“Me and you. Yo momma, and you cuz’n too. Rollin’ down the strip on vogues. Comin’ up slammin’ Cadillac doe’s… We movin’ on up in the world like Elevators.” OUTKAST, “Elevators Me and You”, ATLiens (1996)

RIGHTEOUSNESS. For those of you seasoned enough to remember “Elevators (Me and You)”, the debut single from OUTKAST’s sophomore album ATLiens I’d like to ask you this morning to think about where you were or what you were doing the first time you heard the song’s intro bassdrop.  It sounded something like “Boom boom click boooom…” then Andre came in over a live bass chord with “One for the money/Yes suh/Two for the show/A coupla years ago/on Headland and DeLowe/ was the start of something good/ where me and my jigga rode the MARTA through the hood. Just tryna find that hook-up.” It was the summer of 1996, I’d just graduated from college, and was headed to Los Angeles for a new beginning. Hearing Andre and Big Boi describe the ups and downs of their success provided a bit of comfort for the ups and downs I’d been experiencing as a young 22-year old carving out her place in the world.  OUTKAST was growing into young men who blended more southern-style political commentary into their street imagery.  And I remember how die hard OUTKAST fans hated that!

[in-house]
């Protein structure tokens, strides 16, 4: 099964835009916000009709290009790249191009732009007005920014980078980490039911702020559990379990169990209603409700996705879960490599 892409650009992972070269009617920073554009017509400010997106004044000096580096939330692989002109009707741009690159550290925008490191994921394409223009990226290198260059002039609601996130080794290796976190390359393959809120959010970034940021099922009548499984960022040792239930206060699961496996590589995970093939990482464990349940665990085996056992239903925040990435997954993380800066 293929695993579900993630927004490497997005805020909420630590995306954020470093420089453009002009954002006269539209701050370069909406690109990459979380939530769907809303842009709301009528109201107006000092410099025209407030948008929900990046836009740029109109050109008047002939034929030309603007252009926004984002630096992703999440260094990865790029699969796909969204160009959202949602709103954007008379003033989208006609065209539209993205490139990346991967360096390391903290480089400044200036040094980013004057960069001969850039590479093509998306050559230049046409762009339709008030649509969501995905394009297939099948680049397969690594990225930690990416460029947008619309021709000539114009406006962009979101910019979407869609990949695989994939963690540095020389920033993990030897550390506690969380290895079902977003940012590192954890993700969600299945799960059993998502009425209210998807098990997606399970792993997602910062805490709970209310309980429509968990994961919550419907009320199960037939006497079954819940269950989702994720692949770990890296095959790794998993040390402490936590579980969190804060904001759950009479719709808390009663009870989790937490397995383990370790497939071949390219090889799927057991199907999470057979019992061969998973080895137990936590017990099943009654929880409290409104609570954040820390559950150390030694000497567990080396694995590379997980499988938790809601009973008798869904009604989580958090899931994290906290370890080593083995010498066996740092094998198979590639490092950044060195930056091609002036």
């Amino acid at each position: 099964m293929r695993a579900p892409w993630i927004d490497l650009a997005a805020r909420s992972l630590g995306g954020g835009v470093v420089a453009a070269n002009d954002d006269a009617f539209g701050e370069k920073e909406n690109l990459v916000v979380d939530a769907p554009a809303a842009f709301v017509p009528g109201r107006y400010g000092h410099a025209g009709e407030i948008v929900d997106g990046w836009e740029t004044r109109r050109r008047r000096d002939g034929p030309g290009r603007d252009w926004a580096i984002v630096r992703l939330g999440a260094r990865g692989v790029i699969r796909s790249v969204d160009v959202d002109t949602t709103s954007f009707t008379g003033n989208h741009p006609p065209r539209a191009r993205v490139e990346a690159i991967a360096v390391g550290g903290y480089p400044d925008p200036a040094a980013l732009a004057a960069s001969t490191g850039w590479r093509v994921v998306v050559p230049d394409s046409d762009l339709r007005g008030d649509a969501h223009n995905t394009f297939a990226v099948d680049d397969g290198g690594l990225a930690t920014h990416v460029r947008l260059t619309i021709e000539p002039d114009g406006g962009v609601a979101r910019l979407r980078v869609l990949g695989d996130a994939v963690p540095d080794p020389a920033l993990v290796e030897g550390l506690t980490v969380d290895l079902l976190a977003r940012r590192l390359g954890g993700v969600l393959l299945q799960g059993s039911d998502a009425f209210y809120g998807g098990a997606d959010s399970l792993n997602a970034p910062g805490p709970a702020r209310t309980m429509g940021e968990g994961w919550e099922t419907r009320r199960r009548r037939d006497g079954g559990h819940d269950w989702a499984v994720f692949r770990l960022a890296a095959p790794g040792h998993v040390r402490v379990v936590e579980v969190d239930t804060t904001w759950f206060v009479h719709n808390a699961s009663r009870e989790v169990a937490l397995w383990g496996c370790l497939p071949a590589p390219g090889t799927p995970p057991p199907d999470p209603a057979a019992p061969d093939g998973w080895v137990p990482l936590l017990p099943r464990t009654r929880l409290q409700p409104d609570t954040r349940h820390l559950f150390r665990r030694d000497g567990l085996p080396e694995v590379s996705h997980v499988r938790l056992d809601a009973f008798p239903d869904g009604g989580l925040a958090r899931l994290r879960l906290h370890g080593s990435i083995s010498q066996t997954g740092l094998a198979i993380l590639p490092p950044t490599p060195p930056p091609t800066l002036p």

I didn’t.  I welcomed their harmony and extra-terrestrial other-worldliness.

Now more than ever, “Elevators (Me and You)” speaks volumes. It represents CHANGE.  It imagines GROWTH. This Sunday the graduating seniors from Spelman, Morehouse, and Clark-Atlanta University who took my HipHop2020 studies class will walk across the stage to get their undergraduate degrees. ELEVATORS!! Baring witness to their success is an opportunity that I don’t take lightly.  These are young leaders who fought against all odds to get to college, go to college, and graduate from college. ELEVATORS!! Last Sunday, my assistant Zaneta who took the hip-hop studies course as a senior at Spelman two years ago got her Masters in Social Work from the University of Illinois at Chicago. ELEVATORS!! Joshua Moore, my first HipHop2020 mentee when I came to Morehouse in 2008 will start law school at the University of Southern California this Fall.  ELEVATORS!! And the mere fact that a rapper/MC gets a chance to influence art, culture, and politics at the highest level of our government is an indication that Common and the voice of the people he represent are ALL MOVING ON UP IN THE WORLD LIKE ELEVATORS. Despite the back-and-forth reporting about the controversy surrounding his performance, COMMON STILL ROCKED THE (WHITE) HOUSE. ELEVATORS!! And I just found out that I will spend the Fall 2011 semester as the HipHop Archive Fellow at the W.E.B. DuBois Institute for African and African American Research at HARVARD UNIVERSITY! ELEVATORS!! Like Big Boi says, “We made it with them big boys in this industry and…moving on up in the world like elevators”, and we are doing it with a social perspective informed by the lessons of hip-hop culture.